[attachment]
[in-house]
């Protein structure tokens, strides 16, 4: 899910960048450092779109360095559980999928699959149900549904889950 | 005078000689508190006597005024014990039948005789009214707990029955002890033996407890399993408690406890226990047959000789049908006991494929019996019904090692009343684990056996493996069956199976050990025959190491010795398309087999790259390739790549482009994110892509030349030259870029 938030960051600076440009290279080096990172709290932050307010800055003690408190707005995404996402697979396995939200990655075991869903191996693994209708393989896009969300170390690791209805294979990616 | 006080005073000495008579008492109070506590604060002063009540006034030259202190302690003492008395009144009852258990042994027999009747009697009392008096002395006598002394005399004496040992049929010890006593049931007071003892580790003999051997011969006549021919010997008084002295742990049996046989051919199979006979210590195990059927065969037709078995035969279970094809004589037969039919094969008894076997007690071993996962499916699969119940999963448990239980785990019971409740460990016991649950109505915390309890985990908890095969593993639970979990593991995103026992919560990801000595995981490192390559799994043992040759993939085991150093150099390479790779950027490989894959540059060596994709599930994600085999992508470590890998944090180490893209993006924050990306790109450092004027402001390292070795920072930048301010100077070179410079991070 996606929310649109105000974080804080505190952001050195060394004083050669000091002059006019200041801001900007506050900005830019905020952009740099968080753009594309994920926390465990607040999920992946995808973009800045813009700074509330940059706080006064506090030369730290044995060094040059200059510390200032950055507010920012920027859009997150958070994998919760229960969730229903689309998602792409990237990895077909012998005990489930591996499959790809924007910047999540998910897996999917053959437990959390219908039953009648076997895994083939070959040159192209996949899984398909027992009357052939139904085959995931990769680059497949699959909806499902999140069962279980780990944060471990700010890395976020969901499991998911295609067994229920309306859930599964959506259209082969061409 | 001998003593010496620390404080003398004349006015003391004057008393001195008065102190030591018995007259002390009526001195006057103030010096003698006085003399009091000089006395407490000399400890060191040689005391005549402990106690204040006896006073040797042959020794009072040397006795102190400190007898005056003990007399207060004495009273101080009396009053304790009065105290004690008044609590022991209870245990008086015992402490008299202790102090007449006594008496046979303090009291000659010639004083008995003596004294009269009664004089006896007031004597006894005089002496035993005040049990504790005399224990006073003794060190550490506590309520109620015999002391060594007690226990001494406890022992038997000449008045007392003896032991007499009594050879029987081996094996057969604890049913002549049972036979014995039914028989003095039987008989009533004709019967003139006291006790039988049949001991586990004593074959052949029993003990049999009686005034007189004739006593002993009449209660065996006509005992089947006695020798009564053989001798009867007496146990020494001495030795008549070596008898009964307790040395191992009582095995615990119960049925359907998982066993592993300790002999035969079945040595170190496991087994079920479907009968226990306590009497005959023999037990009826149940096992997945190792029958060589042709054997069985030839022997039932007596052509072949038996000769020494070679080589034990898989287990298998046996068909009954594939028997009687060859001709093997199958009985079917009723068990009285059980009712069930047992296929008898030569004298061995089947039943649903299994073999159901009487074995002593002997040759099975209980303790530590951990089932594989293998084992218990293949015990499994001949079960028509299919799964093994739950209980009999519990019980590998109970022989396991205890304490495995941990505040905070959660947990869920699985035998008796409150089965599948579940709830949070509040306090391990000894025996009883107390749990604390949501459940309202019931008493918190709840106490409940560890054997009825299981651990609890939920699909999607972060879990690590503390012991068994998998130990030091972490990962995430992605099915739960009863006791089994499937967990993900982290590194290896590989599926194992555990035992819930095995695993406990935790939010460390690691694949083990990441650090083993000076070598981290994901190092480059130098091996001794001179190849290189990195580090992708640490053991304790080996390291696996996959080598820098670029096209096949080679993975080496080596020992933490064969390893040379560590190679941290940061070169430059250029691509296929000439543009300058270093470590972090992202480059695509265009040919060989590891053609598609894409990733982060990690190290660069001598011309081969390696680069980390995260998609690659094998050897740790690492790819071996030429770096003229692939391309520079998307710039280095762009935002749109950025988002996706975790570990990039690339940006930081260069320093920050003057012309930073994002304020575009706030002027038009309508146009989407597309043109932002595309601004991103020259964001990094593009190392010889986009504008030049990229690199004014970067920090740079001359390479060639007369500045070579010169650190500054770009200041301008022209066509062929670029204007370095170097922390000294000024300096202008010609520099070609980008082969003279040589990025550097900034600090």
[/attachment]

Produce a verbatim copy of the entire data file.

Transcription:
[in-house]
């Protein structure tokens, strides 16, 4: 899910960048450092779109360095559980999928699959149900549904889950 | 005078000689508190006597005024014990039948005789009214707990029955002890033996407890399993408690406890226990047959000789049908006991494929019996019904090692009343684990056996493996069956199976050990025959190491010795398309087999790259390739790549482009994110892509030349030259870029 938030960051600076440009290279080096990172709290932050307010800055003690408190707005995404996402697979396995939200990655075991869903191996693994209708393989896009969300170390690791209805294979990616 | 006080005073000495008579008492109070506590604060002063009540006034030259202190302690003492008395009144009852258990042994027999009747009697009392008096002395006598002394005399004496040992049929010890006593049931007071003892580790003999051997011969006549021919010997008084002295742990049996046989051919199979006979210590195990059927065969037709078995035969279970094809004589037969039919094969008894076997007690071993996962499916699969119940999963448990239980785990019971409740460990016991649950109505915390309890985990908890095969593993639970979990593991995103026992919560990801000595995981490192390559799994043992040759993939085991150093150099390479790779950027490989894959540059060596994709599930994600085999992508470590890998944090180490893209993006924050990306790109450092004027402001390292070795920072930048301010100077070179410079991070 996606929310649109105000974080804080505190952001050195060394004083050669000091002059006019200041801001900007506050900005830019905020952009740099968080753009594309994920926390465990607040999920992946995808973009800045813009700074509330940059706080006064506090030369730290044995060094040059200059510390200032950055507010920012920027859009997150958070994998919760229960969730229903689309998602792409990237990895077909012998005990489930591996499959790809924007910047999540998910897996999917053959437990959390219908039953009648076997895994083939070959040159192209996949899984398909027992009357052939139904085959995931990769680059497949699959909806499902999140069962279980780990944060471990700010890395976020969901499991998911295609067994229920309306859930599964959506259209082969061409 | 001998003593010496620390404080003398004349006015003391004057008393001195008065102190030591018995007259002390009526001195006057103030010096003698006085003399009091000089006395407490000399400890060191040689005391005549402990106690204040006896006073040797042959020794009072040397006795102190400190007898005056003990007399207060004495009273101080009396009053304790009065105290004690008044609590022991209870245990008086015992402490008299202790102090007449006594008496046979303090009291000659010639004083008995003596004294009269009664004089006896007031004597006894005089002496035993005040049990504790005399224990006073003794060190550490506590309520109620015999002391060594007690226990001494406890022992038997000449008045007392003896032991007499009594050879029987081996094996057969604890049913002549049972036979014995039914028989003095039987008989009533004709019967003139006291006790039988049949001991586990004593074959052949029993003990049999009686005034007189004739006593002993009449209660065996006509005992089947006695020798009564053989001798009867007496146990020494001495030795008549070596008898009964307790040395191992009582095995615990119960049925359907998982066993592993300790002999035969079945040595170190496991087994079920479907009968226990306590009497005959023999037990009826149940096992997945190792029958060589042709054997069985030839022997039932007596052509072949038996000769020494070679080589034990898989287990298998046996068909009954594939028997009687060859001709093997199958009985079917009723068990009285059980009712069930047992296929008898030569004298061995089947039943649903299994073999159901009487074995002593002997040759099975209980303790530590951990089932594989293998084992218990293949015990499994001949079960028509299919799964093994739950209980009999519990019980590998109970022989396991205890304490495995941990505040905070959660947990869920699985035998008796409150089965599948579940709830949070509040306090391990000894025996009883107390749990604390949501459940309202019931008493918190709840106490409940560890054997009825299981651990609890939920699909999607972060879990690590503390012991068994998998130990030091972490990962995430992605099915739960009863006791089994499937967990993900982290590194290896590989599926194992555990035992819930095995695993406990935790939010460390690691694949083990990441650090083993000076070598981290994901190092480059130098091996001794001179190849290189990195580090992708640490053991304790080996390291696996996959080598820098670029096209096949080679993975080496080596020992933490064969390893040379560590190679941290940061070169430059250029691509296929000439543009300058270093470590972090992202480059695509265009040919060989590891053609598609894409990733982060990690190290660069001598011309081969390696680069980390995260998609690659094998050897740790690492790819071996030429770096003229692939391309520079998307710039280095762009935002749109950025988002996706975790570990990039690339940006930081260069320093920050003057012309930073994002304020575009706030002027038009309508146009989407597309043109932002595309601004991103020259964001990094593009190392010889986009504008030049990229690199004014970067920090740079001359390479060639007369500045070579010169650190500054770009200041301008022209066509062929670029204007370095170097922390000294000024300096202008010609520099070609980008082969003279040589990025550097900034600090």